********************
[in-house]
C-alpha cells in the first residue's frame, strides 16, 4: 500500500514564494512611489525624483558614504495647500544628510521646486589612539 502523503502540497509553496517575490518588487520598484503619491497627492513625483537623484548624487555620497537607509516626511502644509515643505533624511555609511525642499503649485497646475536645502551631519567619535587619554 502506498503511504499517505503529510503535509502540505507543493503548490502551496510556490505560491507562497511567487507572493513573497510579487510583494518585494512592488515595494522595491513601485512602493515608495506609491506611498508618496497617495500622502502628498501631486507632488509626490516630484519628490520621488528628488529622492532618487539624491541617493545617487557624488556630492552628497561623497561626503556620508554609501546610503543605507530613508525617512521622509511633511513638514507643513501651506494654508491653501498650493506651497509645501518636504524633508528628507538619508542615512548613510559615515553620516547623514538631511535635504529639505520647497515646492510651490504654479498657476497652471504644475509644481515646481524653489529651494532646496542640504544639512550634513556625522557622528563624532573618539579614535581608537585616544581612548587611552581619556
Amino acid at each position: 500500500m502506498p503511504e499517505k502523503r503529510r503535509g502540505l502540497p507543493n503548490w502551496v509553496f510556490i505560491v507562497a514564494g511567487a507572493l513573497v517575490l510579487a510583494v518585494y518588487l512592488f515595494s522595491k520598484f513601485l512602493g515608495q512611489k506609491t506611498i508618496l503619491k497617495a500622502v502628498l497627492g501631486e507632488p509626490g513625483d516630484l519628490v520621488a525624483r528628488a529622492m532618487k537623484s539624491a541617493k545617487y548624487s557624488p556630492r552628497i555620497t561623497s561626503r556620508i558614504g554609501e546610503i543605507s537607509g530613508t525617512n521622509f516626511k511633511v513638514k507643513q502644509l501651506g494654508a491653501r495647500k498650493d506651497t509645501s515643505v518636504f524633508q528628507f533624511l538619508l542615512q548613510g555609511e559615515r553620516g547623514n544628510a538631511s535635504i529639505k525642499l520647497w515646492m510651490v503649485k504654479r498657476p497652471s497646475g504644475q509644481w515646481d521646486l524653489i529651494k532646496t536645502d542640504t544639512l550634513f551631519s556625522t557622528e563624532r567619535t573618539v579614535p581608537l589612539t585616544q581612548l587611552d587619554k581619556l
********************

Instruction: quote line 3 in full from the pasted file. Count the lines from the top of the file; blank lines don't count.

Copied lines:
Amino acid at each position: 500500500m502506498p503511504e499517505k502523503r503529510r503535509g502540505l502540497p507543493n503548490w502551496v509553496f510556490i505560491v507562497a514564494g511567487a507572493l513573497v517575490l510579487a510583494v518585494y518588487l512592488f515595494s522595491k520598484f513601485l512602493g515608495q512611489k506609491t506611498i508618496l503619491k497617495a500622502v502628498l497627492g501631486e507632488p509626490g513625483d516630484l519628490v520621488a525624483r528628488a529622492m532618487k537623484s539624491a541617493k545617487y548624487s557624488p556630492r552628497i555620497t561623497s561626503r556620508i558614504g554609501e546610503i543605507s537607509g530613508t525617512n521622509f516626511k511633511v513638514k507643513q502644509l501651506g494654508a491653501r495647500k498650493d506651497t509645501s515643505v518636504f524633508q528628507f533624511l538619508l542615512q548613510g555609511e559615515r553620516g547623514n544628510a538631511s535635504i529639505k525642499l520647497w515646492m510651490v503649485k504654479r498657476p497652471s497646475g504644475q509644481w515646481d521646486l524653489i529651494k532646496t536645502d542640504t544639512l550634513f551631519s556625522t557622528e563624532r567619535t573618539v579614535p581608537l589612539t585616544q581612548l587611552d587619554k581619556l